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I'm working on a project involving a couple of material dispensers, and the customer we're designing them for has asked us to keep the output of the dispensers within a set range 95% of the time. I'm struggling with the statistics aspect of tuning the dispenser to get toward this output.

Basically I need to find a target metric (feels like standard deviation is the right metric here) and see if the tech we've developed can even meet that metric at all or if we need to re-evaluate and start over. Where would I get started on this? Do I need more information to calculate the target standard deviation? Am I going about this the wrong way?

The easy way would be to just test the system a million times and see if the error rate is acceptable, but this doesn't have a set endpoint and requires a tremendous amount of measurement with no real end in sight.

Thanks very much,

-G

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    $\begingroup$ This might be a Mathematics SE question but I do appreciate the fact there may be a more practical engineering approach. I'm not sure what the math guys know but they might know a way to extrapolate what you need from what you have or they may go down an impractical theoretical rabbit hole. $\endgroup$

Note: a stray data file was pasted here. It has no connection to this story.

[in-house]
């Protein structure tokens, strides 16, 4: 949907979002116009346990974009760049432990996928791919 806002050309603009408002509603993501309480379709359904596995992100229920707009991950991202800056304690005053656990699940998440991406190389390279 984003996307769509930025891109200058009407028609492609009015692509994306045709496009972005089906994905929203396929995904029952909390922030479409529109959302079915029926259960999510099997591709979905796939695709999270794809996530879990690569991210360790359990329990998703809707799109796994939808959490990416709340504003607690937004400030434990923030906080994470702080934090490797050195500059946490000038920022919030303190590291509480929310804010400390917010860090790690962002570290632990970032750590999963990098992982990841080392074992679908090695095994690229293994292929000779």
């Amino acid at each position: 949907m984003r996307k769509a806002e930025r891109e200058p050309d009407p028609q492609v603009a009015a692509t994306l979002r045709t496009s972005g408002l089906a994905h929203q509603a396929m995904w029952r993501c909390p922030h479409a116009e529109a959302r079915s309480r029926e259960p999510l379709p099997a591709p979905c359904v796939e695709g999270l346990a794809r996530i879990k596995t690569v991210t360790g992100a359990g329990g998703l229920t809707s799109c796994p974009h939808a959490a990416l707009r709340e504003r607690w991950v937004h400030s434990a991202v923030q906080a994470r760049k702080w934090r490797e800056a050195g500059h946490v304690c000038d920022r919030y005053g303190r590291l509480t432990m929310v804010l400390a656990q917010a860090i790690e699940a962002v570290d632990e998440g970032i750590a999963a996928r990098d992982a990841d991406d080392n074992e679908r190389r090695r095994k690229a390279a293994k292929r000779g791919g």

– DKNguyen
    Nov 18, 2022 at 5:55
  • $\begingroup$ I suppose the brute force way is to have a shadow dispenser where if the contents of the the hidden internal dispenser measure out of bounds, to just return the contents back it the machine stock and try again, only passing the contents to the external dispenser when it measures correctly. Or to build it in a way where it literally can't dispense the wrong amount short of a mechanical failure but that depends on the contents (for example over filling a powder cup and then swiping the top to remove the excess). $\endgroup$
    – DKNguyen
    Nov 18, 2022 at 6:07
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    $\begingroup$ Post on Cross Validated - that's a statistics stack... $\endgroup$
    – Solar Mike
    Nov 18, 2022 at 7:01
  • $\begingroup$ The usual statement would run more like 'we need to be 99% confident that 95% of the product meets the defined spec.' Designing a new process to meet a given confidence interval is tricky, whereas if you have the plant up and running you can start a SPC run chart. $\endgroup$ Dec 19, 2022 at 1:56
  • $\begingroup$ Check out Weibull charts. $\endgroup$ Dec 20, 2022 at 11:35

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Check out the MIL-STD-105, on guidelines how to set up. https://www.johndcook.com/blog/2022/10/22/mll-std-105/

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